There is evidence that cod have regional accents, and they cause miscommunications.
A UK study of cod shows that some cod moving to more northerly waters off the coast of Great Britain may have difficulty communicating with more northern cod. There are also concerns that other factors, such as noise pollution from boats, may have a detrimental effect on stocks.
Cod communicate with each other by making distinctive sounds with their swim bladders. This “cod talk” is important in attracting mates by producing sounds at different frequencies. They also use these vocalizations to warn of danger and establish territorial boundaries.
With recent research showing that more southerly cod are moving north as water temperatures rise, there is a chance that cod will not be able to communicate with cod in other areas. This inability to communicate may hamper breeding as well as the sharing of waters.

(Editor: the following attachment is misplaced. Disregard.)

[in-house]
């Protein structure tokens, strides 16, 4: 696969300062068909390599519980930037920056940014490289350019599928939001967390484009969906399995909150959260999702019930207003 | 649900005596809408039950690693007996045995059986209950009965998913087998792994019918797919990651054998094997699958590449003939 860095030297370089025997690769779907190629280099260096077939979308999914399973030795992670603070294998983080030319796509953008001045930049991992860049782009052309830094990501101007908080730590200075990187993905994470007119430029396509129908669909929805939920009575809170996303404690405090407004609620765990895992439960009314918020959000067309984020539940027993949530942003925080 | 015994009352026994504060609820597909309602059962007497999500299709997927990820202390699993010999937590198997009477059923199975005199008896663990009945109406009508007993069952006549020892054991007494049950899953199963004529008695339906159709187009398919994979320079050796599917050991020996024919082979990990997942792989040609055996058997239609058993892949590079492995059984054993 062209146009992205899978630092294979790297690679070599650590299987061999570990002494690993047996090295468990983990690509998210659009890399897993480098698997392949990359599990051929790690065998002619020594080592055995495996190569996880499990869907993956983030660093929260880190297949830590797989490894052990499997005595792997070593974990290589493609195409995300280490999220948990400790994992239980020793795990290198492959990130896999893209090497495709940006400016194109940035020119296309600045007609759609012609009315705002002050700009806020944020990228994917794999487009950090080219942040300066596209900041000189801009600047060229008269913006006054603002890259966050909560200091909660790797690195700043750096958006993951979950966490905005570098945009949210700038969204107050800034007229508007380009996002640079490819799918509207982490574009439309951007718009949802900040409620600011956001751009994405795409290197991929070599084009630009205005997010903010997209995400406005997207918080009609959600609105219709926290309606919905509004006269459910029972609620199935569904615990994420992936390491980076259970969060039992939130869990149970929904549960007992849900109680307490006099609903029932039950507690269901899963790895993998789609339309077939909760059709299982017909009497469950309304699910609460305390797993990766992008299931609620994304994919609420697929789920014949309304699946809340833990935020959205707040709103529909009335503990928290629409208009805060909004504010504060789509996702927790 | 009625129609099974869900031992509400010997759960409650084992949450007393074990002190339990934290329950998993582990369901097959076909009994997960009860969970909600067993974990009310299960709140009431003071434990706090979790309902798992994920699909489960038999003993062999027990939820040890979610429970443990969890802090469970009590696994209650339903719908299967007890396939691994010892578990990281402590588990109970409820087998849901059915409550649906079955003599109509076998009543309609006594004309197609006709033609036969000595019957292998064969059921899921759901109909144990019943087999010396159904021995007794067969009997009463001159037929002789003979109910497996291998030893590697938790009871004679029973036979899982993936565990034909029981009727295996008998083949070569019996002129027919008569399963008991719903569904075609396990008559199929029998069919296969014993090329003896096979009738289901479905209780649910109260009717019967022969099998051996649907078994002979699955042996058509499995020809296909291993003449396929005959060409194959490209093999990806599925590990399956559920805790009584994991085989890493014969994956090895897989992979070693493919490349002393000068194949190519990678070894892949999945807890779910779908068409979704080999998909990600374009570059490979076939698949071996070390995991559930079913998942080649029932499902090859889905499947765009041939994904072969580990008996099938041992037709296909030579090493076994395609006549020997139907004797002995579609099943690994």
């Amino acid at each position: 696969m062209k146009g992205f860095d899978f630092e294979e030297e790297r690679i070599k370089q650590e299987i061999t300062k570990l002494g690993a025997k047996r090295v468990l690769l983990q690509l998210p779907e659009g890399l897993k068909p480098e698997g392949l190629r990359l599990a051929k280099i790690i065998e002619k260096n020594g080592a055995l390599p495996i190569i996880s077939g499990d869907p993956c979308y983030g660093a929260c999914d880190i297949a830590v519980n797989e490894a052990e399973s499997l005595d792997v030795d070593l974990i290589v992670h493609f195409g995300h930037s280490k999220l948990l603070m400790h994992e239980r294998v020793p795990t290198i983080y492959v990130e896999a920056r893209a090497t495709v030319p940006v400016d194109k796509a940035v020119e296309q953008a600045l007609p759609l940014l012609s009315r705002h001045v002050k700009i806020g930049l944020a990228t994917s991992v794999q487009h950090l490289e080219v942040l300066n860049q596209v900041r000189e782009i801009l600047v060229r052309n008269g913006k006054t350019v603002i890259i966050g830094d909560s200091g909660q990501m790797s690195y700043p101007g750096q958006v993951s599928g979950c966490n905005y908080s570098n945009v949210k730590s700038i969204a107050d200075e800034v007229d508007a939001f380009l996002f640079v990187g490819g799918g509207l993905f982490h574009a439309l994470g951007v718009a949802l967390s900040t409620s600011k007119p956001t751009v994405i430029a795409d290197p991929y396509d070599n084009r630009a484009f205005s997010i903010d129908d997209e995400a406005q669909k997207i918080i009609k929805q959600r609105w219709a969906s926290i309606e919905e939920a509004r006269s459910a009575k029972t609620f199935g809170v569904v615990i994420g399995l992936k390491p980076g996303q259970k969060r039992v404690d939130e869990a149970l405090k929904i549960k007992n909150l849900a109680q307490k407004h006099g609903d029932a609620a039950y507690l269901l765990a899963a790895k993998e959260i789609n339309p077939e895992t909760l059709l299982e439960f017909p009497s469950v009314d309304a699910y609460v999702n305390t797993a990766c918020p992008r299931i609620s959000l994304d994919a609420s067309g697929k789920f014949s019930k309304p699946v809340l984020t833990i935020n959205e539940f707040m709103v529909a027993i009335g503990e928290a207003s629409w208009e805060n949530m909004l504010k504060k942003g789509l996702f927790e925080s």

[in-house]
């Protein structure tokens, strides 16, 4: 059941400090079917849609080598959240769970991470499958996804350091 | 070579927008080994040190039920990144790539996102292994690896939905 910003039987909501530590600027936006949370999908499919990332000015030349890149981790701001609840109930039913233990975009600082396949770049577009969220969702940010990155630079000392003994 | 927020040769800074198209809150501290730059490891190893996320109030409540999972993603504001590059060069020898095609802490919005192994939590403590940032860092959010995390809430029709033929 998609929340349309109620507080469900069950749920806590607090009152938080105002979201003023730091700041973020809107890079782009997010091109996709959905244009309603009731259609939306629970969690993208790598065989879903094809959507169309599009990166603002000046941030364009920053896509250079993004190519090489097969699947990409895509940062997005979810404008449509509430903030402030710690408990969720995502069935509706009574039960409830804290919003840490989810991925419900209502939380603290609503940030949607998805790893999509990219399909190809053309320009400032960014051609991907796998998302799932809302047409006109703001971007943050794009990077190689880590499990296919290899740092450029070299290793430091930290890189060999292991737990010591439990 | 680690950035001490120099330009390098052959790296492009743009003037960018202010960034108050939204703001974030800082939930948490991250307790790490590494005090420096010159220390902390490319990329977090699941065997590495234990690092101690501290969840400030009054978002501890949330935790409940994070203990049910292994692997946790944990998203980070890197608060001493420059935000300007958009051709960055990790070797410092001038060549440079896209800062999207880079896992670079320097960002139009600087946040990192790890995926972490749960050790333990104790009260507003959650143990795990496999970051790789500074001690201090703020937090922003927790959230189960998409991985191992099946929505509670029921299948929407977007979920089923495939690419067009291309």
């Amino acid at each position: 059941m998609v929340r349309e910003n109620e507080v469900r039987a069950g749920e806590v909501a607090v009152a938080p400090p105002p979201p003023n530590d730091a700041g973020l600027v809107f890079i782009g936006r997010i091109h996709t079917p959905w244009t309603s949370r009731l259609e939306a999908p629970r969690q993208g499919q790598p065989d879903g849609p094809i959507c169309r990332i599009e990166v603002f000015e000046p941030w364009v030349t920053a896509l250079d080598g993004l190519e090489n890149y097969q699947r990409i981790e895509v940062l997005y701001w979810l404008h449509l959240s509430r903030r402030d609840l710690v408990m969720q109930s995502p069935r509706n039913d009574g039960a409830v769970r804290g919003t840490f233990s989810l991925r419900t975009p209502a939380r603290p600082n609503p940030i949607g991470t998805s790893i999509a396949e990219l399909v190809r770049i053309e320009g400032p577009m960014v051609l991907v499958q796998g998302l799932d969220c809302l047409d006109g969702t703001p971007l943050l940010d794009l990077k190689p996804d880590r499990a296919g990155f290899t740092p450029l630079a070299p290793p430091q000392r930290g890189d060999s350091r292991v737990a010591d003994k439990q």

Professor Steve Simpson, the lead researcher, had this to say about cod vocalization:
“This species is highly vocal with traditional breeding grounds established over hundreds or thousands of years, so the potential for regionalism is there.”
There is also some evidence that noise pollution from boats can also effect cod populations and other species behavior.
Cod is one of the favorite fish for consumption in Great Britain therefore scientists point to the importance of understanding impacts moving forward.